8 APRIL 1876, Page 12




shall be obliged if you will permit me to make a few com- ments in your columns on the regulations just issued by the Marquis of Salisbury, in regard to the system of training and selecting candidates for the Civil Service of India.

The new Blue-book on this subject shows conclusively that the disposition of the majority of the authorities consulted is to send our future Indian Civilians to some University for part of their special training. On the equally crucial question of age, Lord Salisbury and the Government have voted with the minority. More than one-half of these authorities are opposed to the lower- ing of the superior limit of age from 21 to 19. By his Lordship's own admission, in his final despatch, dated February 24,1876, the balance of evidence is decidedly against any reduction of age ; and this view is taken by Lord Northbrook, by the Civil-Service Com- missioners, by Professor Jowett, by certain Members of the Council for India, and by other eminent authorities in India. The most striking feature in this closely-reasoned Blue.book is not the pre- ponderance of feeling in favour of the Oxford scheme, but the ex- ceptional excellence of the despatches of quite the junior "Wallahs," who are advocating the maintenance of the present limits of age ; and, I think, the highest justification of the existing system is that the younger members of the Indian Service are called upon to contribute advice and assistance to the Home Government, and can do so in phrases which would become a despatch from any European Embassy.

If this is the outcome of open competition at a mature age, is it advisable to run the risk of instituting a bran-pie of immature schoolboys? For this is what the preliminary investigation would amount to, if the age be fixed at 17 to 19. Swarms of lads would present themselves, as in the Army Entrance Examination, with- out any definite object beyond "getting something to do."

Again, if Oxford life is, in the future, to be an indispensable qualification for Indian life, surely some arrangements can be made to meet the necessity without endangering the present in-

tellectual standard. A boy's "public school" is better than his "Oxford" or "Cambridge," if his residence at the latter is only -to be of a compulsory and transitory character. His last year at echool, say from seventeen to eighteen, is generally worth all the Test, not only to himself, but to the prestige of the school, either intellectually or athletically. Having run through his school course, improving thew and sinew quite as much as anything else, he is ready to do battle with the so-called hardships incident to a `little wholesome "cramming." But once declare that his main chance will expire at the early age of nineteen, and he will get Testless of public school life, anxious at sixteen to be reading with a private tutor, unsettled in everything, and prematurely called -upon to meet the requirements of a severe competitive examination.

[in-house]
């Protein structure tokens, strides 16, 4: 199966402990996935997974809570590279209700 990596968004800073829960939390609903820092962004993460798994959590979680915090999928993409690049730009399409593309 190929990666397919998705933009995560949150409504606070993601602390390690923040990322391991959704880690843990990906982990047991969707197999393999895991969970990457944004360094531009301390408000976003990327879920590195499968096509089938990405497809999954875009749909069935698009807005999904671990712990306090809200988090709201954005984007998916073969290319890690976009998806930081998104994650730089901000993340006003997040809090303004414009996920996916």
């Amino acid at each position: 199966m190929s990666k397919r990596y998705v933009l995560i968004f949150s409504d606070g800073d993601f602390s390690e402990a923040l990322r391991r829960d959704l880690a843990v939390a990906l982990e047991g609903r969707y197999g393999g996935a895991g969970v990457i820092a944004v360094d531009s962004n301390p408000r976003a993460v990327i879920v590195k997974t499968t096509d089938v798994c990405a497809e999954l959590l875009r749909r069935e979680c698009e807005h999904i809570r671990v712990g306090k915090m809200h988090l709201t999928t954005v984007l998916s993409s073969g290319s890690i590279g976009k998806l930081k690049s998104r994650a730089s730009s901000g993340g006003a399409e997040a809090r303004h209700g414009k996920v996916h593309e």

Recorded facts go entirely to prove that under the present limit of age the intellectual standard has been maintained, if anything it has, increased lately, and that the health rate is eminently satis- 'factory. By reducing the age to nineteen, we shall be facing pro- apective drawbacks without securing any reversionary benefits, for the gain of an Oxford degree in purely Oxford subjects will not compensate the candidate for inefficiency in the technical _requirements of his self-chosen calling.

That Oxford or Cambridge or any other University should be -chosen as a candidate's place of residence during his probationary period may or may not be salutary to him is an open question ; at all events, two years of special training in any one place ought to be sufficient for the special object he has in view, and no good is likely to accrue to him in after life by inducing him to remain at Oxford three years for the purpose of taking up more tools than he will ever be able to handle skilfully. The best results have 'hitherto been obtained by carefully restricting the studies of pro- bationers to subjects indispensable to their future professional pursuits, and by selecting these probationers from among com- petitors of mature age. Lord Salisbury is in favour of lowering the age for two reasons ; first, because it would be well that un- successful candidates should be free at nineteen to enter on any -other career ; and secondly, that as "the candidates are usually more than five times as many as the vacancies, four-fifths of them must necessarily fail."

On this latter point his Lordship is surely mistaken. The char- -actor of the examination remains from year to year virtually un- changed. Candidates will compete twice, thrice, and though the occasion is rare, even four times, working their way by pro- 43Tessive stages to the selected list. In this way two-fifths ultimately pass. I notice that a writer in a weekly contemporary allows three-fifths as the proportion of successes ; this is incorrect. "The same writer also asserts that candidates will compete as many as five times. This is obviously impossible.

Would it not be advisable to compromise the matter by 'extending the competitive age to twenty, thus consulting the interests both of the present high intellectual standard, and the -future prospects of the youths who fail in the competition? This -would in nowise interfere with the Government proposals respect- ing the fintger training of probationers at the University.—I am,